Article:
Eliza Marin is the Country Coordinator Romania


I was born in 1991 and studied at the University of Bucharest, receiving a degree, in 2009, in European Studies. I concluded my academic development with a master’s degree in World Heritage Studies. Because of my new study programme, I emigrated first to Germany, in 2013, where I trained and researched for a short period before spending longer in Turkey, Albania, and Finland before I settled back home.

Through my training, I have had first-hand experience in researching the identification, assessment and management of diverse heritage sites in Europe. For example, I drafted a financial plan for Suomenlinna World Heritage site, researched the nomination of Rosia Montana on the UNESCO InDanger list as a cultural landscape and examined the expansion of the ancient and primeval beech forests of the Carpathians and other regions of Europe.

As an emerging World Heritage professional, I have had the chance to collaborate with institutions that deal with both legislation and research of heritage. The resulting understanding has steered my decision to dedicate the final stage of my second academic degree to studying biodiversity protection through ecotourism and agroforestry in a protected area for my master’s thesis.

Considerable exposure to rural agricultural practices in Romania has given me a valuable insight into assessing the genotypes of crops and animals and ecological conditions, and understanding the local management of ecosystems. This was informed by values-based and people-centred approaches which I consider extremely relevant and applicable to the sustainability debate.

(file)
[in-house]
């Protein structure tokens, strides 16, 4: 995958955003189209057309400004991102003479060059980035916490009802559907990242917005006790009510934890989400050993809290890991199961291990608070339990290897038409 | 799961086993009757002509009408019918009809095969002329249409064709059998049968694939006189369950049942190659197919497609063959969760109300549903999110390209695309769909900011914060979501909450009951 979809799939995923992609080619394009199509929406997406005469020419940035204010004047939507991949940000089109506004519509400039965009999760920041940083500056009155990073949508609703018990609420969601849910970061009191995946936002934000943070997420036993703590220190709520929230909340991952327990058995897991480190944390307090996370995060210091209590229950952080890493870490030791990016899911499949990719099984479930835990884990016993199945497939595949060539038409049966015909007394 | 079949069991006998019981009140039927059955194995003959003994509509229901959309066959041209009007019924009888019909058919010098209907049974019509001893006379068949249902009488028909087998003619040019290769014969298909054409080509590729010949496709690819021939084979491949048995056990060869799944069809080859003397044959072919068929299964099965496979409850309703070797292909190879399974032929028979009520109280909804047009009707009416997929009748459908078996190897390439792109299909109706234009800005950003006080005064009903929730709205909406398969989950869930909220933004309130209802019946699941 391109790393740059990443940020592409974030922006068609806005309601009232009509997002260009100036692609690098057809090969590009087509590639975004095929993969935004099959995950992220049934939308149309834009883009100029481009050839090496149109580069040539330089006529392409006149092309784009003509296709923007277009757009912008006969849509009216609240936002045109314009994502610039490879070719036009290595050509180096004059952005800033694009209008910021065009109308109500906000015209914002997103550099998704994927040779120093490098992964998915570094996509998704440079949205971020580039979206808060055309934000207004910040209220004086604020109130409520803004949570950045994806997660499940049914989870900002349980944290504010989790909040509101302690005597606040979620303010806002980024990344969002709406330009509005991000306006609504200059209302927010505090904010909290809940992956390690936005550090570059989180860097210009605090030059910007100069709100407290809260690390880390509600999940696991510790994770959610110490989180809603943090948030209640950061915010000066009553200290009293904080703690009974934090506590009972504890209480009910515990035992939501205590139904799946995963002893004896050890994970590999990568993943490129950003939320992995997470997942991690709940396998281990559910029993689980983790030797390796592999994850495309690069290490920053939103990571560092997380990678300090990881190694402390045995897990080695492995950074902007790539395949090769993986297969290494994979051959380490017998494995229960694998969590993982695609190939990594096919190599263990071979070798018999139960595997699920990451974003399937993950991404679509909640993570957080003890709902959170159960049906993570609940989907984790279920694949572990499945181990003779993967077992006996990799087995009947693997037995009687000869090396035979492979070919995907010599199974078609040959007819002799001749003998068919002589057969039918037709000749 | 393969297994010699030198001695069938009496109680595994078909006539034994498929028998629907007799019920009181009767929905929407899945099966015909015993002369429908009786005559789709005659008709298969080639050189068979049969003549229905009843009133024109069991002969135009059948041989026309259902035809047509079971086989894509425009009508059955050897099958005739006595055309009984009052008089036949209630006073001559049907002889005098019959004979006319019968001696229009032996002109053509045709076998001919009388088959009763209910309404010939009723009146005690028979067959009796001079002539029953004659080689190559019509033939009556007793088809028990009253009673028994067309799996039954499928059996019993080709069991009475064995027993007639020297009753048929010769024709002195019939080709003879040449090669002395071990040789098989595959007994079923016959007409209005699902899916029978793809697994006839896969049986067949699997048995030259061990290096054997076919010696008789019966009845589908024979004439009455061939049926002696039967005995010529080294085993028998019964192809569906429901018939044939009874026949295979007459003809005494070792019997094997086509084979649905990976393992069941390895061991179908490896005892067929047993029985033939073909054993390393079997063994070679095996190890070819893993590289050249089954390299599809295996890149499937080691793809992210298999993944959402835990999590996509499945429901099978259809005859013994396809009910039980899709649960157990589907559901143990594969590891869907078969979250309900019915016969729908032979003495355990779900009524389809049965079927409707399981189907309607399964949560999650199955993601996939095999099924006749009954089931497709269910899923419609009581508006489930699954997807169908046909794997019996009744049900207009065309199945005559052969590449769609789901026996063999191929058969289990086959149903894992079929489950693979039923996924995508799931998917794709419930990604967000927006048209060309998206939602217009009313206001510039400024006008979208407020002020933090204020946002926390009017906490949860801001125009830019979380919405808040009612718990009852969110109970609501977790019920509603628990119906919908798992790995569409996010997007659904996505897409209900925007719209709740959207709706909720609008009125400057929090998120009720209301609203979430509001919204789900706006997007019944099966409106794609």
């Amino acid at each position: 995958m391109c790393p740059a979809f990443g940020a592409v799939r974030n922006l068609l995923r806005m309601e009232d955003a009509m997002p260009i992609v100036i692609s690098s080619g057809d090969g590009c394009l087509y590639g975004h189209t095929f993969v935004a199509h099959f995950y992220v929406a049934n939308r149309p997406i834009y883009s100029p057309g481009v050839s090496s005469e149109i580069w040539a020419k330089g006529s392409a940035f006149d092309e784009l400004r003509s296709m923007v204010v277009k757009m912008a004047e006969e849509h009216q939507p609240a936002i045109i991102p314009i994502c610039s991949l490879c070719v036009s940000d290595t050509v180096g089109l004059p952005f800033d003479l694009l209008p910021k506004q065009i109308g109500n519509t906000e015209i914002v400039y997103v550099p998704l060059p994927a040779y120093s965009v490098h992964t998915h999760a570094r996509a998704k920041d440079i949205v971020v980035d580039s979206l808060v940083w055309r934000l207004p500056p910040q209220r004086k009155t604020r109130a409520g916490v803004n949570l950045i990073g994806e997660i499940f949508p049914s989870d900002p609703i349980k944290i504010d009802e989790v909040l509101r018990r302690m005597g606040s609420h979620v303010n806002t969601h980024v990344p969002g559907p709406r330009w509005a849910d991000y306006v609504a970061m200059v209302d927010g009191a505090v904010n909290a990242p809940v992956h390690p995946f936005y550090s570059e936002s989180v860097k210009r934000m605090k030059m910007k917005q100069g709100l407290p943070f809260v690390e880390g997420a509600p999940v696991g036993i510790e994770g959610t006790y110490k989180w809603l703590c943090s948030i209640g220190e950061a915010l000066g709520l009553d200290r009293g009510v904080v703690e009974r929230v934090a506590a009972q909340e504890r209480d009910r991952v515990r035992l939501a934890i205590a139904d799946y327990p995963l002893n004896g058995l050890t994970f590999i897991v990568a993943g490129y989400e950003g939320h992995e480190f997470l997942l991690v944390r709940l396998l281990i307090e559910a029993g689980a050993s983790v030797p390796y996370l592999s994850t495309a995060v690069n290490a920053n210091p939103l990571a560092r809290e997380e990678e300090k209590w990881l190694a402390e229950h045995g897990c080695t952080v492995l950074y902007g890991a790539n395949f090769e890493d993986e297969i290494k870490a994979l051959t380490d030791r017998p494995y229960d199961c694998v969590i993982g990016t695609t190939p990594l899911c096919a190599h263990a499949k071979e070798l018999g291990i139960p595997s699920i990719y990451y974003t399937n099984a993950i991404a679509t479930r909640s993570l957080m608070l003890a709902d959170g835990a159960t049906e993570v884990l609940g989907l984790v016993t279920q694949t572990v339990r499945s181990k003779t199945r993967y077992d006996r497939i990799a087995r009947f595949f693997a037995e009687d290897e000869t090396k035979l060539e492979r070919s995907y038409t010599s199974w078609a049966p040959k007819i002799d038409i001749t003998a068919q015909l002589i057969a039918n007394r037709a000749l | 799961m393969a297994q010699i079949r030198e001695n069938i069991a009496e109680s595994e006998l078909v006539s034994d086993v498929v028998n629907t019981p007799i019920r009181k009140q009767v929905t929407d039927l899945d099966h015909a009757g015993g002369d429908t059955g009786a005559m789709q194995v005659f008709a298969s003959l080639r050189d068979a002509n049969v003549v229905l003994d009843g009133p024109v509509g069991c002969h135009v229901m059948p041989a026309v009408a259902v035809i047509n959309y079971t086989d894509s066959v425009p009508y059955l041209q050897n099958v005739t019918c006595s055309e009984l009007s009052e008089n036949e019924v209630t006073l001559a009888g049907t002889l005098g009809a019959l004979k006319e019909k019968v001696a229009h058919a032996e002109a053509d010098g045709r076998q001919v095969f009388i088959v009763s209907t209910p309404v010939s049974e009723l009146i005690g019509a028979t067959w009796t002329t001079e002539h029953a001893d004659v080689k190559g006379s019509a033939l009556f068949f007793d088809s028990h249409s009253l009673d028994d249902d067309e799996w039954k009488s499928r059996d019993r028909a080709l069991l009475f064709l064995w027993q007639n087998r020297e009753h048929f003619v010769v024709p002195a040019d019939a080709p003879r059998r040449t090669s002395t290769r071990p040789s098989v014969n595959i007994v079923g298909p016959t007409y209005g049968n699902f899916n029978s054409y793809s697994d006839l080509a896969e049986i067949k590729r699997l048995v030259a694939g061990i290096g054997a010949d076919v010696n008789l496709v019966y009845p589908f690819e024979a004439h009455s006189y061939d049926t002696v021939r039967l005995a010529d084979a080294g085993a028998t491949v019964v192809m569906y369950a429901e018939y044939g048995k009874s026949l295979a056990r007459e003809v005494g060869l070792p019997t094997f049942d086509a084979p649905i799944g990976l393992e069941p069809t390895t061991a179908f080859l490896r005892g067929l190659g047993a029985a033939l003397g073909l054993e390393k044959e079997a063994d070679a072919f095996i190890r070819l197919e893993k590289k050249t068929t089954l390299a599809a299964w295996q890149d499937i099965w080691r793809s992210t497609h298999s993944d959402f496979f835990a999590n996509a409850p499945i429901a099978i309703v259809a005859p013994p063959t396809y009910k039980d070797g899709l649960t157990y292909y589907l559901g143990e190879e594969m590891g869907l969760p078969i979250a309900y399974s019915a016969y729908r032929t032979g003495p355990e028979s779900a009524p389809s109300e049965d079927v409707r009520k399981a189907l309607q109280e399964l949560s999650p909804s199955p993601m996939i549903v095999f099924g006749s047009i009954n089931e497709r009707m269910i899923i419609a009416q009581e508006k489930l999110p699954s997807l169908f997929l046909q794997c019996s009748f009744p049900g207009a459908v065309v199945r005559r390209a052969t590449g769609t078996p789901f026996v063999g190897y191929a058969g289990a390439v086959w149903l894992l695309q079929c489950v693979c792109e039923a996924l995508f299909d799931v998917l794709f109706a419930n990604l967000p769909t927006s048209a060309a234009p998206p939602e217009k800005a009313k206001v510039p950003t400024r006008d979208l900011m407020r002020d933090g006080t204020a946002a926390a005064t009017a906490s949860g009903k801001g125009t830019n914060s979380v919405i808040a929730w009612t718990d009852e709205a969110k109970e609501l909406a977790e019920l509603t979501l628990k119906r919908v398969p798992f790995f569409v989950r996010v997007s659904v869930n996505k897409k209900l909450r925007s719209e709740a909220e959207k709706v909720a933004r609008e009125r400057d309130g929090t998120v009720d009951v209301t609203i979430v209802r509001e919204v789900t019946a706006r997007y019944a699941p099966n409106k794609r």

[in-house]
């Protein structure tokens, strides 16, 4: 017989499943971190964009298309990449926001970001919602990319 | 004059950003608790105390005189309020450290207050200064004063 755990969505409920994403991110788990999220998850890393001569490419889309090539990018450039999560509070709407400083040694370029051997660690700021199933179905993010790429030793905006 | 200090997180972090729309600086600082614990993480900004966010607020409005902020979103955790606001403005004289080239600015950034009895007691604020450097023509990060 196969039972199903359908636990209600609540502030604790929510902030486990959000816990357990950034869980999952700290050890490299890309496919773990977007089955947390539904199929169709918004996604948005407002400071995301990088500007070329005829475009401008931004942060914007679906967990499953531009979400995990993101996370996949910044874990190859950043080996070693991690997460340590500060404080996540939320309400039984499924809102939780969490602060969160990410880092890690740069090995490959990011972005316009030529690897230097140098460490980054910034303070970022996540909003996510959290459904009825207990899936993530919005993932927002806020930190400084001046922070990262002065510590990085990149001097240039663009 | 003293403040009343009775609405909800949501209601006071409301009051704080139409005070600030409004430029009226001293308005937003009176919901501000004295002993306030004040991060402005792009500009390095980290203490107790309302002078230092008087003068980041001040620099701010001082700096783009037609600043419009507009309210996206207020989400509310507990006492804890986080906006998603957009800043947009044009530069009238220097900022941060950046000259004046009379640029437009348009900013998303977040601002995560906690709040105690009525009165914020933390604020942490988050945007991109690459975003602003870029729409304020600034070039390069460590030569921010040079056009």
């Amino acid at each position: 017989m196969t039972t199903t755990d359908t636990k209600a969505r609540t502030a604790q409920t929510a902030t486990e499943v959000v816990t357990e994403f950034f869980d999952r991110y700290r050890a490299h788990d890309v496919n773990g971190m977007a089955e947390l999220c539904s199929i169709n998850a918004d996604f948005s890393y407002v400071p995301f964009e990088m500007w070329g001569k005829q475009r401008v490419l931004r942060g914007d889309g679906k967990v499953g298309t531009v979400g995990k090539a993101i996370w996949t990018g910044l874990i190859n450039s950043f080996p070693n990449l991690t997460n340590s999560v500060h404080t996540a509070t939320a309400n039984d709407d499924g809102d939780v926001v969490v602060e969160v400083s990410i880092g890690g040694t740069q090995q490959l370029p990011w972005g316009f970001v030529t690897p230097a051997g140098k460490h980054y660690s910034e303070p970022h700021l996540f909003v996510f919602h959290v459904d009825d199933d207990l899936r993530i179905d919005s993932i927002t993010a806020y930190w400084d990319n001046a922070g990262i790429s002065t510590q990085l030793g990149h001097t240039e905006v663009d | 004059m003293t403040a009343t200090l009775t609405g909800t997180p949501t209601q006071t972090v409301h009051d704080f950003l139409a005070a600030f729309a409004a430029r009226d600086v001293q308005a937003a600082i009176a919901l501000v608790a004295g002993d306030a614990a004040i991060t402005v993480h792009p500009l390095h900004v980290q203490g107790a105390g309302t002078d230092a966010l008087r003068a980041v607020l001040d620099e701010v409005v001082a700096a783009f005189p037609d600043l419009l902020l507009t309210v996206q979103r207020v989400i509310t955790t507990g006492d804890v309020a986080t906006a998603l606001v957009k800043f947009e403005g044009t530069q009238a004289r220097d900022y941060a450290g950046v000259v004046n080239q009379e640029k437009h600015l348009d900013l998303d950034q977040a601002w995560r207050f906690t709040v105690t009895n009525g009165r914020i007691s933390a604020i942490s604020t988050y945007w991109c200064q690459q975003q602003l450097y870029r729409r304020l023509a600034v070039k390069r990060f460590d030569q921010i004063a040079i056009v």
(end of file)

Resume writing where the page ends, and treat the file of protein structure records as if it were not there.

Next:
My latest activities as a speaker are delivering workshops on heritage activism within Balkan organizations and facilitating conferences on heritage at the European Council. Today, I offer independent consultancy and research in the field of heritage management.

Why interpretation, you might ask?

I had my first encounter with interpretation during my training with Cultural Heritage without Borders. During my thesis, I studied one of the most diverse biodiversity locations in Europe, but I ended up having trouble finding a field that would aid me in valorizing the site in a non-imposing way and informing the managers of practices that were achievable.
At the time I didn’t know it was called interpretation but, with little research, I found something that seemed promising.

Since I have come in contact with heritage interpretation, it seems as though I have learned another language: an idiom of kindness and simplicity, of listening and communicating more effectively. I do not any way want to imply that interpretation will solve all conservational problems or other self-fabricating issues that our generation faces. What I do believe is in interpretation’s potential to relate to and include people in experiencing heritage in a more meaningful manner. At the same time, working together in a European context could facilitate a more realistic and measurable way to manage the challenges of safeguarding nature and culture.

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